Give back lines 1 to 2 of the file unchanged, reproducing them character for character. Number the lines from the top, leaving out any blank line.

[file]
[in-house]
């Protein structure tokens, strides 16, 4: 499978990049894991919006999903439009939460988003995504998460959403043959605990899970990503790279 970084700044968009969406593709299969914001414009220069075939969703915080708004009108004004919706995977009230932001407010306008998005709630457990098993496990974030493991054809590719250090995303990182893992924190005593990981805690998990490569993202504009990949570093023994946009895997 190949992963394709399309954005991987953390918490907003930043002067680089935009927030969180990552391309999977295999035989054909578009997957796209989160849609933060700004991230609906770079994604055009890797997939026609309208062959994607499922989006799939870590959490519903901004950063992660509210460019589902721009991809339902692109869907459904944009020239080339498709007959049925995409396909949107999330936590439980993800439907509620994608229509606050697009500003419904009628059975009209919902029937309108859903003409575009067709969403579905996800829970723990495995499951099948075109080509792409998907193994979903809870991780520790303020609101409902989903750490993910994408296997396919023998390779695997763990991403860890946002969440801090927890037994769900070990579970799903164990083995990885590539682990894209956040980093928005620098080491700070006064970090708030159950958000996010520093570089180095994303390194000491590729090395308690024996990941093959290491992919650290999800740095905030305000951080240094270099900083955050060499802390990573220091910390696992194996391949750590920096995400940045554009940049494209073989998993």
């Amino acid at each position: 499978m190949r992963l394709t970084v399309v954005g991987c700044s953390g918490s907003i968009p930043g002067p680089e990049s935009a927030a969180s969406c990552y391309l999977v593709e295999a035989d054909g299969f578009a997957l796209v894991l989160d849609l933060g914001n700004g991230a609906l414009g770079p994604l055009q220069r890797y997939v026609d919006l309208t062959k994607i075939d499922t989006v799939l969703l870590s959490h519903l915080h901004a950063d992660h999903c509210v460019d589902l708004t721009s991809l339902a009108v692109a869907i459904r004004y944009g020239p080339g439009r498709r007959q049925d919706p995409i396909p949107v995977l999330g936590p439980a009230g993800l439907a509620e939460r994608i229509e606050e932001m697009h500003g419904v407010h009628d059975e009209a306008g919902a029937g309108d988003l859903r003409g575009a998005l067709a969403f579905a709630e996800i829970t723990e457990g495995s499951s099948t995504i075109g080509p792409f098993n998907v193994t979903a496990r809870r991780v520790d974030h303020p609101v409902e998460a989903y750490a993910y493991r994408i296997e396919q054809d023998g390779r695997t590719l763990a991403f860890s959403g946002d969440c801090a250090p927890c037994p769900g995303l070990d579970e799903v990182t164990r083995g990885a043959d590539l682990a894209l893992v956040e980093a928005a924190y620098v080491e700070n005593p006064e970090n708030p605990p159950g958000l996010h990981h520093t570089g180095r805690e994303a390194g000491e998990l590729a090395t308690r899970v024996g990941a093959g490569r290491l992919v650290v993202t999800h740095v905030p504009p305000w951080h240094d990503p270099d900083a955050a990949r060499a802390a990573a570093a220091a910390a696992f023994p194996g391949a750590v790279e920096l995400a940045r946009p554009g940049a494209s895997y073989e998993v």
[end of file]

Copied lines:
[in-house]
């Protein structure tokens, strides 16, 4: 499978990049894991919006999903439009939460988003995504998460959403043959605990899970990503790279 970084700044968009969406593709299969914001414009220069075939969703915080708004009108004004919706995977009230932001407010306008998005709630457990098993496990974030493991054809590719250090995303990182893992924190005593990981805690998990490569993202504009990949570093023994946009895997 190949992963394709399309954005991987953390918490907003930043002067680089935009927030969180990552391309999977295999035989054909578009997957796209989160849609933060700004991230609906770079994604055009890797997939026609309208062959994607499922989006799939870590959490519903901004950063992660509210460019589902721009991809339902692109869907459904944009020239080339498709007959049925995409396909949107999330936590439980993800439907509620994608229509606050697009500003419904009628059975009209919902029937309108859903003409575009067709969403579905996800829970723990495995499951099948075109080509792409998907193994979903809870991780520790303020609101409902989903750490993910994408296997396919023998390779695997763990991403860890946002969440801090927890037994769900070990579970799903164990083995990885590539682990894209956040980093928005620098080491700070006064970090708030159950958000996010520093570089180095994303390194000491590729090395308690024996990941093959290491992919650290999800740095905030305000951080240094270099900083955050060499802390990573220091910390696992194996391949750590920096995400940045554009940049494209073989998993």